Thanks for the Guardian link. Very interesting!
Though I am something of a fan of the ECJ, and everything Eleanor Sharpston QC says is (of course) correct, it does have to be read very carefully. When the Guardian quotes her as saying "We answer the questions. We don’t decide the case" I presume the reference is to the so-called preliminary rulings (which I mentioned).
Some might think that that, by itself, is misleading (though I could not possibly comment), and she no doubt said a lot more that is not quoted by the Guardian.
It is true, but as I wrote: a preliminary ruling is much more than it sounds.
You have to bear the following in mind (as I understand it):
1) If a (national) final court of appeal needs to interpret EU law in order to make a finding under national law, it must refer the relevant question to the ECJ (with some exceptions).
2. The ruling is binding on the national court.
3. The ECJ may (I think) add answers to questions that weren't asked, and may restate the questions if they were formulated inappropriately.
4. The purpose of all this is to ensure that EU law is interpreted the same way throughout the EU and help ensure the primacy/supremacy of EU law.
So the ECJ doesn't decide the case, but by telling the national court how it must interpret EU law it effectively instructs the national court how to decide major aspects of the case; it is the national court that may have to decide which national legal and constitutional provisions need to be "disapplied" to ensure the primacy of EU law.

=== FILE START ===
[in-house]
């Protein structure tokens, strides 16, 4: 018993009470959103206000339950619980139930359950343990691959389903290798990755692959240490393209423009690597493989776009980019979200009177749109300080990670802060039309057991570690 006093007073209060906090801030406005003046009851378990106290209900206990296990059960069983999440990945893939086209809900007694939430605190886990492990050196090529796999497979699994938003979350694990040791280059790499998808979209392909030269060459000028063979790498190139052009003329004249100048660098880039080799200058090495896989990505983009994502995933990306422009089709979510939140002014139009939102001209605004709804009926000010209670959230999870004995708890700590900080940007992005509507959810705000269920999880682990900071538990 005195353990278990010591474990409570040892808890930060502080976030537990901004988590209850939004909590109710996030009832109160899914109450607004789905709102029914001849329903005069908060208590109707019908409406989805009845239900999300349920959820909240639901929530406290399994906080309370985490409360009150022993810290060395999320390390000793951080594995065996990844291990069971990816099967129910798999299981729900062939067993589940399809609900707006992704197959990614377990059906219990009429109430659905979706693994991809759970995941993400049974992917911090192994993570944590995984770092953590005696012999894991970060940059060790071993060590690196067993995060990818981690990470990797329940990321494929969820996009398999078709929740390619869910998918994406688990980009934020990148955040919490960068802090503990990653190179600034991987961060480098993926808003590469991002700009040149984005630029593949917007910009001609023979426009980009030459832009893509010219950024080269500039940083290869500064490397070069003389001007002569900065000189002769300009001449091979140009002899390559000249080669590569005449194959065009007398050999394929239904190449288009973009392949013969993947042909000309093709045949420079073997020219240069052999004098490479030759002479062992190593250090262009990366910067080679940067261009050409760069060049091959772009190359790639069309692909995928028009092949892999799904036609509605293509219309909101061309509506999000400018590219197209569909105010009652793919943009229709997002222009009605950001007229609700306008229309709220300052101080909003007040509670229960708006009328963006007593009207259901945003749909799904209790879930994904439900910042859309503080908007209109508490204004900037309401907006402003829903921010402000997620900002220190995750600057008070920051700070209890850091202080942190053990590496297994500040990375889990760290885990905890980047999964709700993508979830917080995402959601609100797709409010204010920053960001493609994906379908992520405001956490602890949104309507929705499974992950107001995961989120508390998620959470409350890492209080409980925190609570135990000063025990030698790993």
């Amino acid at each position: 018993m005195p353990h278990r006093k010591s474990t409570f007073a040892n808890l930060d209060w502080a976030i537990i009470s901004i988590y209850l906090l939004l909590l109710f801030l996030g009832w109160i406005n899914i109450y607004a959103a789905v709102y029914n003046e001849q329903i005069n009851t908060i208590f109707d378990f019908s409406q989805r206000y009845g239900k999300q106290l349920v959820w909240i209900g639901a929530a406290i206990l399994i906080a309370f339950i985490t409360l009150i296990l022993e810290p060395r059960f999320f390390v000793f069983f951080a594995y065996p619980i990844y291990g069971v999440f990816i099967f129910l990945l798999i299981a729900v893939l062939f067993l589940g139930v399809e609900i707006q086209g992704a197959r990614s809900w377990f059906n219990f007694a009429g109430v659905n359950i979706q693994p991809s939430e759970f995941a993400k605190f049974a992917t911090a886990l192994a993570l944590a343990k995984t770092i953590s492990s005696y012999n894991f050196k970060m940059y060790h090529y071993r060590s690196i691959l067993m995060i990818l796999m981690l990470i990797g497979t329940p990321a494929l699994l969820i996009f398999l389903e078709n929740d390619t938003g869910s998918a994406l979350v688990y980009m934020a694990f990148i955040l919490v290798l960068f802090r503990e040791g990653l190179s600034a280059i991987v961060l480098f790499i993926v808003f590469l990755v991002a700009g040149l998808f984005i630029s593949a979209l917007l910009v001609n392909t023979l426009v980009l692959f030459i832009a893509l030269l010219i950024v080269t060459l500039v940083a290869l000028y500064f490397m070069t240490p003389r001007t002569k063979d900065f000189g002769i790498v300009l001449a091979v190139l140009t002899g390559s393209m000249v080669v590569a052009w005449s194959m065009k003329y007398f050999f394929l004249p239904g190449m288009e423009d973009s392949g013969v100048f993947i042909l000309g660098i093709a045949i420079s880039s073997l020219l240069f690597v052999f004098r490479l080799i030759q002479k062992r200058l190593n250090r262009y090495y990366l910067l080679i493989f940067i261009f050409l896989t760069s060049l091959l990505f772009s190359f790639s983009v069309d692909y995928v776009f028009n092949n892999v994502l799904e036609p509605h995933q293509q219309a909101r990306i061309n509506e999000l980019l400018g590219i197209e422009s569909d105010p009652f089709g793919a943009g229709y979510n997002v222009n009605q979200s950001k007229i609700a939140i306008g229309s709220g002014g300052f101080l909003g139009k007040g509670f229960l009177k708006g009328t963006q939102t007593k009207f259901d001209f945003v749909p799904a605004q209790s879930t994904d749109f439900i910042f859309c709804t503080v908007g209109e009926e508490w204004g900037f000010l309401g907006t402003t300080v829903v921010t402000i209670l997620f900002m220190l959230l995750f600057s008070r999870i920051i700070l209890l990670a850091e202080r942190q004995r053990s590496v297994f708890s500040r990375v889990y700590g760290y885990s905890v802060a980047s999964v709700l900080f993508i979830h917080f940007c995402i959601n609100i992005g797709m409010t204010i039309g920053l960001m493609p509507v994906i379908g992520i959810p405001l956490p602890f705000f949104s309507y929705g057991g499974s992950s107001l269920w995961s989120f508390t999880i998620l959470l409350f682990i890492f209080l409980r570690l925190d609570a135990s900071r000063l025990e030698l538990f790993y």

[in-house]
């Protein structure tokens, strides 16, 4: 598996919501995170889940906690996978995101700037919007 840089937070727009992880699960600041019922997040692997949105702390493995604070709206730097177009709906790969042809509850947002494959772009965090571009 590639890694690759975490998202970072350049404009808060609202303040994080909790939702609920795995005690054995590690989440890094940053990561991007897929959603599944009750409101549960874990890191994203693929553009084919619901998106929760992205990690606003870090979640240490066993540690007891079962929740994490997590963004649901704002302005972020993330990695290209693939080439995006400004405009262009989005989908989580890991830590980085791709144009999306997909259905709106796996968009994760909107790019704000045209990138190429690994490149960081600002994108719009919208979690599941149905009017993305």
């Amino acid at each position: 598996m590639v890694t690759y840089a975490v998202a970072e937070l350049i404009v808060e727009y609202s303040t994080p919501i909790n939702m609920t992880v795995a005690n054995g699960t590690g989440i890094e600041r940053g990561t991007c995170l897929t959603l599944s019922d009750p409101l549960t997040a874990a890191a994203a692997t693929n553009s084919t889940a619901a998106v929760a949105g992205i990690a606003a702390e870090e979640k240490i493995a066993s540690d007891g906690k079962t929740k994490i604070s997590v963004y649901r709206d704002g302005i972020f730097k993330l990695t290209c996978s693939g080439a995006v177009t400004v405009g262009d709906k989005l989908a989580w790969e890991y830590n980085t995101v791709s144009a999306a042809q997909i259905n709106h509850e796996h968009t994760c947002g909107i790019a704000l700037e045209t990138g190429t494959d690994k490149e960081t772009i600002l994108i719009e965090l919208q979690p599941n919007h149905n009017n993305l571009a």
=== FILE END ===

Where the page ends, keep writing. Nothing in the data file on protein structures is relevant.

I am sure many of the actors can be as clever as the Bundesverfassungsgericht has been in interpreting the law in a way that is compatible with reality and necessity (cf. Solange-Beschlüsse etc.).
Yes, I believe I described a theoretical scenario in another thread. A claim that the British government is acting without the necessary authority might hinge on whether notification according to Article 50 can be unilaterally rescinded. The answer is not so obvious that it can be decided without (renewed) referral to the CJEU.
@hm #19 "And MI6 -- why isn't that under Justice or Defence or something ..."
I don't know how much control the Foreign Secretary has in practice, but I imagine one of the main reasons is what I would call "compartmentalization" (Defence Intelligence under the Defence Secretary, MI5 under the Home Secretary, MI6 and GCHQ under the Foreign Secretary), though the concept seems to have gone a bit out of fashion. I presume there are links between espionage and the diplomatic service, and MI6 are, after all, responsible for foreign intelligence. You don't want them run by the same people as domestic security, and you might not want to entrust them with military secrets.
If you watched Spooks, you will know that MI5 are the good guys, protecting Brits not only from terrorists, extremists, and Russian spies but also from MI6, GCHQ, and the CIA. (;-)
Just noticed some more things:
@ B.L.Z. Bubb
#32 "Could a court issue an interim injunction, preventing the government from issuing the notice?"
I would be interested to hear from a lawyer, but I presume the Mishcon de Reya case will be asking for a declaratory judgment (see https://en.wikipedia.org/wiki/Declaratory_judgment
). AIUI this would not entail an injunction but, by declaring that the government did not have the authority to take such an action, it might have a similar effect. Another effect might be to make it manifest (to EU actors) that any such notification without involving Parliament would be in violation of a rule of internal law of fundamental importance.
@ sebastianW #14
" ... das Referendum selbst zum Gegenstand juristischer Prüfung werden ..., noch mehr aber der parlamentarische Beschluss des Austritts.
AIUI "government" was meant in the narrower sense and primary legislation by the UK Parliament is, traditionally, not subject to judicial review. I'm not sure of the extent to which that might have changed with the introduction of the concept of "constitutional" laws in relation to the EU etc. I would guess that a court may still not strike down an Act of Parliament, though it may (must) "disapply" it when it violates EU law.